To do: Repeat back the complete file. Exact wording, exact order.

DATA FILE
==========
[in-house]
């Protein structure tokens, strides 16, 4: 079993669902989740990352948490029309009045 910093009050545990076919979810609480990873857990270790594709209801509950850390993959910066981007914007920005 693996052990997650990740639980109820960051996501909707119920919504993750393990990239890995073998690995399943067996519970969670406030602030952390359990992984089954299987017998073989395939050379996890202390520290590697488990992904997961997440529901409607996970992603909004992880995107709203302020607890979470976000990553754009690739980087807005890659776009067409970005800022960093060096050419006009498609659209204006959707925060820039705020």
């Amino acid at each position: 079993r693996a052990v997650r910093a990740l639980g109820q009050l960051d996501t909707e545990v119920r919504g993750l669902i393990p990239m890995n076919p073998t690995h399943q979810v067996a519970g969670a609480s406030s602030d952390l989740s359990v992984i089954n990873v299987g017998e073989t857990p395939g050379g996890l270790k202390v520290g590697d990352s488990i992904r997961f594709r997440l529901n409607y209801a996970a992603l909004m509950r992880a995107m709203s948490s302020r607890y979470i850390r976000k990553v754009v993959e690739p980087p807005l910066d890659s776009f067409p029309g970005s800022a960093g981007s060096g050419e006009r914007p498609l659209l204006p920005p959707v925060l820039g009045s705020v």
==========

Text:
[in-house]
């Protein structure tokens, strides 16, 4: 079993669902989740990352948490029309009045 910093009050545990076919979810609480990873857990270790594709209801509950850390993959910066981007914007920005 693996052990997650990740639980109820960051996501909707119920919504993750393990990239890995073998690995399943067996519970969670406030602030952390359990992984089954299987017998073989395939050379996890202390520290590697488990992904997961997440529901409607996970992603909004992880995107709203302020607890979470976000990553754009690739980087807005890659776009067409970005800022960093060096050419006009498609659209204006959707925060820039705020």
């Amino acid at each position: 079993r693996a052990v997650r910093a990740l639980g109820q009050l960051d996501t909707e545990v119920r919504g993750l669902i393990p990239m890995n076919p073998t690995h399943q979810v067996a519970g969670a609480s406030s602030d952390l989740s359990v992984i089954n990873v299987g017998e073989t857990p395939g050379g996890l270790k202390v520290g590697d990352s488990i992904r997961f594709r997440l529901n409607y209801a996970a992603l909004m509950r992880a995107m709203s948490s302020r607890y979470i850390r976000k990553v754009v993959e690739p980087p807005l910066d890659s776009f067409p029309g970005s800022a960093g981007s060096g050419e006009r914007p498609l659209l204006p920005p959707v925060l820039g009045s705020v």